A common question I receive
from fellow therapists is “How do you clinically approach autism when you are an autism affirming therapist?” The answer is simple. You stop treating the autism. When a client comes to me and says: “I’m autistic, anxious, depressed, and I have trouble finding things in life that make me feel fulfilled.” The treatment for this autistic person is the exact same as any other client who is “anxious, depressed, and having trouble finding things in life that makes them feel fulfilled.”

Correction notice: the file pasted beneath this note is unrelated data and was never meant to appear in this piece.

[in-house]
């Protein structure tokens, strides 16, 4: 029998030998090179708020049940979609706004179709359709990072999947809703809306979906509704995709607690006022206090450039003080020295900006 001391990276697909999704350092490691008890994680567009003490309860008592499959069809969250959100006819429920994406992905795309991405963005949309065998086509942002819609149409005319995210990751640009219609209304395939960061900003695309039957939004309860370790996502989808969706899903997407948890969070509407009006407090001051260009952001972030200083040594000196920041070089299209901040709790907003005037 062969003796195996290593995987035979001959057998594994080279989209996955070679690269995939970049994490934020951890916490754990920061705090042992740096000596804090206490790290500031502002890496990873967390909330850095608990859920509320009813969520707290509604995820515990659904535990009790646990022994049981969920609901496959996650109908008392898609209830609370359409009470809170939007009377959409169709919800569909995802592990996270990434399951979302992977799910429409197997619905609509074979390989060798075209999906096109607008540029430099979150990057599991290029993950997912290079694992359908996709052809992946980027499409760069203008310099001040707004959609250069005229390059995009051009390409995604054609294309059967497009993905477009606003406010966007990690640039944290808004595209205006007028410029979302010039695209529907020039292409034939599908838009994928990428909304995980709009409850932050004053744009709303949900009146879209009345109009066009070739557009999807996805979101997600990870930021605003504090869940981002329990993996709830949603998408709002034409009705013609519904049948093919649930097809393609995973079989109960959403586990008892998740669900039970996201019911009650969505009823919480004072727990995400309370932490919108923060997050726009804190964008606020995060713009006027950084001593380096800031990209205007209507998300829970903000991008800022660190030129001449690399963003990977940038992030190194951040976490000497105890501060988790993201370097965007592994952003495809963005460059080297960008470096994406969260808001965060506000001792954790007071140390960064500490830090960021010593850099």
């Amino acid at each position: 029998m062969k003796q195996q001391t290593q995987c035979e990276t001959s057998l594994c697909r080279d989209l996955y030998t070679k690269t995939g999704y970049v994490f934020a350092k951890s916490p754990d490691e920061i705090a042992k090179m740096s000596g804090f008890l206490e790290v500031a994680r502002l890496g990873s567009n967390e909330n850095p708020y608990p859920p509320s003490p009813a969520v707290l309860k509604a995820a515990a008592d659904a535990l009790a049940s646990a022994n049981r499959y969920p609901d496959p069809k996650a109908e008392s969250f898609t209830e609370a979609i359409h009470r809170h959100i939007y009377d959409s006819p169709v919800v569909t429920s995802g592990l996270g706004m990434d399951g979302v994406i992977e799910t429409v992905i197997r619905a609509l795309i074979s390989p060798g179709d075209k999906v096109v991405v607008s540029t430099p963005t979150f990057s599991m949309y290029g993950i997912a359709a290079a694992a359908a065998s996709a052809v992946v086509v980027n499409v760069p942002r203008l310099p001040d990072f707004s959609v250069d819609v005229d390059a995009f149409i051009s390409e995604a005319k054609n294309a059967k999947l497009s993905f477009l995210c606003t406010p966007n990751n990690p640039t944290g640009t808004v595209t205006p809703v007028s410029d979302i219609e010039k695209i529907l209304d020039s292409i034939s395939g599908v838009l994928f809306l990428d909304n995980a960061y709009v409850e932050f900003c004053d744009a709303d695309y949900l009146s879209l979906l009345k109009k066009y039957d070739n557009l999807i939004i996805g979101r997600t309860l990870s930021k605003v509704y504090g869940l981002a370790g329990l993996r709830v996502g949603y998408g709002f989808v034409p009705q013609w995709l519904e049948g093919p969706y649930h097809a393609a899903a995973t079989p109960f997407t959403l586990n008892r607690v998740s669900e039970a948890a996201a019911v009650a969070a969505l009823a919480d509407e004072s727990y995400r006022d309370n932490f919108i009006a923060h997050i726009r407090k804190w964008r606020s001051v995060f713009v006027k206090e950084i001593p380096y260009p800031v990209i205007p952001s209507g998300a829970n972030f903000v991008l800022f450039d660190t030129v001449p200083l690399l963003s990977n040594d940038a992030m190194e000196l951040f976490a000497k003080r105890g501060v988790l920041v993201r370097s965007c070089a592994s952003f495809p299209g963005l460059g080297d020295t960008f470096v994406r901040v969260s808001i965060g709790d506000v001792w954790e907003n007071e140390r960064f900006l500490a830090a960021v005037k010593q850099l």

An autism affirming therapist will recognize that autistic traits are not those that need “curing”, but neurotypes that have distinctive strengths, necessities, and challenges. A brain that is not “neurotypical” is not conclusively “disordered.”
In short, autism affirmative therapy should focus on challenges in your life, not perceived challenges with your brain.